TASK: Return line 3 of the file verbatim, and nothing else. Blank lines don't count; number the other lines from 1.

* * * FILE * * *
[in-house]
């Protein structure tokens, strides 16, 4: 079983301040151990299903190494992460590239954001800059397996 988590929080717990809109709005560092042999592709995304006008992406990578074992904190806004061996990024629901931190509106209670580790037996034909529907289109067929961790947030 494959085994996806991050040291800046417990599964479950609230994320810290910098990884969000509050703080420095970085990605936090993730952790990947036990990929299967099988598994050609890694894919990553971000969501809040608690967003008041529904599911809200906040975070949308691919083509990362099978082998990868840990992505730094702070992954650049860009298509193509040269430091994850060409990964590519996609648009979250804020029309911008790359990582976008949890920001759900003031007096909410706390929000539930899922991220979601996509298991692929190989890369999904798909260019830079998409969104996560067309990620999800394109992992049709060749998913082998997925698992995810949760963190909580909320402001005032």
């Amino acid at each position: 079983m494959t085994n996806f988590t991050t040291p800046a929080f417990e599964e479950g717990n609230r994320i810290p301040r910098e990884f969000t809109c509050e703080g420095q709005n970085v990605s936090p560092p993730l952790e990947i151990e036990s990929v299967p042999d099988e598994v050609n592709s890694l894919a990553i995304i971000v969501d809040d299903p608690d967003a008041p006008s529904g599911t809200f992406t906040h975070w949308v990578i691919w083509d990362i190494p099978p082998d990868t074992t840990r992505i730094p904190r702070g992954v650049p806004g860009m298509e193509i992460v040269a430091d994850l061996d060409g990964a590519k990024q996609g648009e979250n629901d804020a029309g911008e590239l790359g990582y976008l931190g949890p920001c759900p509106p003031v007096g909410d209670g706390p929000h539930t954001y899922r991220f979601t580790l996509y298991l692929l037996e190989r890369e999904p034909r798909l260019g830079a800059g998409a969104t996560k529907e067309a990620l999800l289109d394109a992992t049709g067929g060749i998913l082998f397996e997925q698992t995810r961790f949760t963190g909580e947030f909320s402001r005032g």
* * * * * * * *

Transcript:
């Amino acid at each position: 079983m494959t085994n996806f988590t991050t040291p800046a929080f417990e599964e479950g717990n609230r994320i810290p301040r910098e990884f969000t809109c509050e703080g420095q709005n970085v990605s936090p560092p993730l952790e990947i151990e036990s990929v299967p042999d099988e598994v050609n592709s890694l894919a990553i995304i971000v969501d809040d299903p608690d967003a008041p006008s529904g599911t809200f992406t906040h975070w949308v990578i691919w083509d990362i190494p099978p082998d990868t074992t840990r992505i730094p904190r702070g992954v650049p806004g860009m298509e193509i992460v040269a430091d994850l061996d060409g990964a590519k990024q996609g648009e979250n629901d804020a029309g911008e590239l790359g990582y976008l931190g949890p920001c759900p509106p003031v007096g909410d209670g706390p929000h539930t954001y899922r991220f979601t580790l996509y298991l692929l037996e190989r890369e999904p034909r798909l260019g830079a800059g998409a969104t996560k529907e067309a990620l999800l289109d394109a992992t049709g067929g060749i998913l082998f397996e997925q698992t995810r961790f949760t963190g909580e947030f909320s402001r005032g």